The national governing body in the United States for the sport of figure skating is U.S. Figure Skating, which is comprised of 165,000 members in more than 690 member clubs, collegiate clubs, school affiliated clubs, and more than 900 registered Basic Skills programs. Located in Colorado Springs, Colorado, the National Headquarters is also the home to the Hall of Fame and the World Figure Skating Museum. Read on for more numbers and facts that will surprise you about Figure Skating:
- In total, there were approximately 190 million unduplicated viewers who watched the 2010 Olympics on the NBC Universal network. This number constitutes about two-thirds of all Americans!
- The United States has won 187 World Championships medals to date, which is more than any other country.
- Vincent Zhou, born on October 25, 2000, is the youngest athlete on the 2013-2014 United States Figure Skating Team.
- Figure skates differ from hockey skates because of the large jagged teeth called toe picks in the front of the blade, which allow the skater to jump.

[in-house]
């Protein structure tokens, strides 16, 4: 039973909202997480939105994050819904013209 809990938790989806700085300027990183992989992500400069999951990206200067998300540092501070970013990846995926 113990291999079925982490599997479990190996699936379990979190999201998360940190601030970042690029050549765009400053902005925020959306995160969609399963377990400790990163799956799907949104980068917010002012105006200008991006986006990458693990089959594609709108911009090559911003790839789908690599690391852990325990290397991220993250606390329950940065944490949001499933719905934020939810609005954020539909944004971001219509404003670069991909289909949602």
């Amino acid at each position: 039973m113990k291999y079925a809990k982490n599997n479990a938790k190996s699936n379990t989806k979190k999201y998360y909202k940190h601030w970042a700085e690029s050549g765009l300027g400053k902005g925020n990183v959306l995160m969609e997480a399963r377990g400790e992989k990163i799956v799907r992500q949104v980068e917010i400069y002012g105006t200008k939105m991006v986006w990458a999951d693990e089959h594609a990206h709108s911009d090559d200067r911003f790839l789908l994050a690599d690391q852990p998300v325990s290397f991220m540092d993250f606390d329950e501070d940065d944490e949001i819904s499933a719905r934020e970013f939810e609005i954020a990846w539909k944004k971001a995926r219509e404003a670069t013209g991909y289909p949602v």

- The name “Figure Skating” comes from the compulsory part of the competition, which requires skaters to trace perfect figures on the ice, including figure 8’s.
- Jackson Haines, revolutionized figure skating in 1860s, skating to music, bringing ballet-like movements to the ice, and creating new ones.
- The sport of International Figure Skating requires skaters to perform a short program that includes mandatory jumps and skills. The long program is a free selection that includes performances of the skater’s choice.
- Judging is often found to be controversial because of the subjective opinions.
- International Figure Skating also has paired competitions where judging is based on the intricate synchronization of moves and the performance of lifts and jumps to impress the judges for better scores.